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In a state without Medicaid expansion, uninsured South Carolinians mind the gap

February 3, 2014 at 6:21 PM EDT
After the Supreme Court ruled that states were not obligated to expand their Medicaid programs under the Affordable Care Act, South Carolina was one of the first to opt out. PBS NewsHour’s Mary Jo Brooks reports on the effects for residents who are still uninsured, plus a small alternative program designed to reach some of them.
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GWEN IFILL: Now a look at new efforts in South Carolina to provide health care for those in need, but who don’t qualify for Medicaid.

The NewsHour’s Mary Jo Brooks has our report.

MARY JO BROOKS: Sixty-year-old Walter Durst had hoped the Affordable Care Act meant he could finally get health insurance. Laid off from a retail job six years ago, he now makes less $1,000 a month working odd jobs.

WALTER DURST, South Carolina resident: Its like stepping on eggshells. You’re just afraid all the time of catching something. There are a few things that I know I need done, like a colonoscopy, that I can’t — I can’t do.

MARY JO BROOKS: But Durst isn’t getting coverage any time soon, since he falls into a gap: He can’t afford plans on the health exchange, but also isn’t eligible for Medicaid in South Carolina. Under the Affordable Care Act, Medicaid was to be expanded to include anyone under 65 who made up to 133 percent of the poverty level. That’s basically $15,000 a year for an individual.

However, the Supreme Court ruled that states could opt out. And South Carolina Governor Nikki Haley was among the first to announce that her state would do just that.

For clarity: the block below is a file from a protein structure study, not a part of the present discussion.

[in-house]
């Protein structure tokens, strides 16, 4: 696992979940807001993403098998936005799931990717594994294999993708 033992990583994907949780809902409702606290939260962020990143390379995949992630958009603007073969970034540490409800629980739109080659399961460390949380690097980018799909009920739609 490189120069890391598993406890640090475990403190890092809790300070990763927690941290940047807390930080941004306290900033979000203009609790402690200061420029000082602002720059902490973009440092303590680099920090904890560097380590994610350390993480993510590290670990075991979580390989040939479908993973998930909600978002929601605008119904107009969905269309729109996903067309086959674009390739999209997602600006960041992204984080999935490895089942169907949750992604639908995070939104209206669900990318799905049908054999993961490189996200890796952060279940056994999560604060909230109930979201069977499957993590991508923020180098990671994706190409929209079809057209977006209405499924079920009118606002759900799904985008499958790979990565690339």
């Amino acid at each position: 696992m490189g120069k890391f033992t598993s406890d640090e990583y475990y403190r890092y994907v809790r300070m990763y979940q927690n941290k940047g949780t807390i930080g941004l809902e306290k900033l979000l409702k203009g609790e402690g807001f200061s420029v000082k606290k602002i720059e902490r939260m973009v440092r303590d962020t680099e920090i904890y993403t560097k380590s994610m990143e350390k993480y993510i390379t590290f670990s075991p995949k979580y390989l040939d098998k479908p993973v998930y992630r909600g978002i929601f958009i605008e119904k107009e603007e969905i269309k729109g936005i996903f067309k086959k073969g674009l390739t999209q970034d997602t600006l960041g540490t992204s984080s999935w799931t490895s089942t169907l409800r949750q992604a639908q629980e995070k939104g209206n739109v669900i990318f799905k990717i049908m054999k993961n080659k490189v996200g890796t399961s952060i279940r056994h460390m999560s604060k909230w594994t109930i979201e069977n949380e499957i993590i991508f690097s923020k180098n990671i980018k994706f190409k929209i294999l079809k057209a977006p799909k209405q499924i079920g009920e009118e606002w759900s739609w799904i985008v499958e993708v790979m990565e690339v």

WOMAN: We’re fighting for justice and rights.

MARY JO BROOKS: It’s a decision that has stirred up political activity on both ends of the political spectrum. Activists on the left recently rallied at the state capitol, urging lawmakers to reverse the decision. They say some 250,000 people don’t have health coverage because Medicaid wasn’t expanded.

They brought forward a coffin to symbolize the lives that will be lost if people don’t have access to preventive care.

ANITRA JOHNSON, U.S. Air Force Veteran: I’m a student at South Carolina State University. I’m doing my — I’m doing my thing. But, yet, I don’t have coverage.

MARY JO BROOKS: Forty-six-year old Anitra Johnson can’t get coverage since she isn’t disabled and doesn’t have young children, the two main criteria for qualifying for Medicaid in South Carolina. An Air Force veteran who’s gone back to college, she’s currently unemployed.

ANITRA JOHNSON: Not to be able to go to the doctor and take advantage of the preventative care that they have for a woman my age is pretty bad.

MAN: We’re showing the rest of the country that South Carolina knows what is right.

MARY JO BROOKS: But just hours before Johnson rallied at the Capitol, activists from the Tea Party were on the other side of the building rallying against Medicaid expansion.

Rally organizer Jesse Granston says it’s very simple.

JESSE GRANSTON, tea party activist: Every time we take a federal dollar that is attached to the Affordable Care Act or attached to our Medicaid rolls, were giving up our sovereignty, and we’re giving up our own ability to take care of ourselves.

MARY JO BROOKS: The federal government would have paid the states’ costs for Medicaid expansion for the first three years and paid 90 percent after that. Twenty-six states so far have signed on. But South Carolina, led by a Republican governor and legislature, has stood firm in opposition.

Still, Granston worries that, long-term, lawmakers in his state may find that kind of money difficult to refuse.

JESSE GRANSTON: We understand that that’s going to be a tremendous battle to win, because when we have a legislature that has been addicted to sucking at the federal teat, if you will, for their entire life, it’s the equivalent of taking away crack cocaine from somebody that smoked it their entire life.

MARY JO BROOKS: While the political debate continues, the current Medicaid program has seen tremendous growth over the last few years, even without expanding the definition of who qualifies.

TONY KECK, South Carolina Director of Health and Human Services: I think our biggest success has been with children.

MARY JO BROOKS: Tony Keck is the state’s director of health and human services.

TONY KECK: We have invested in getting everybody who’s currently eligible but unenrolled in the system.

MARY JO BROOKS: Thanks to an aggressive outreach program, his department has enrolled 100,000 children who were previously eligible for Medicaid, but didn’t take advantage of it. That increase has earned the state a bonus of $17 million from the federal government.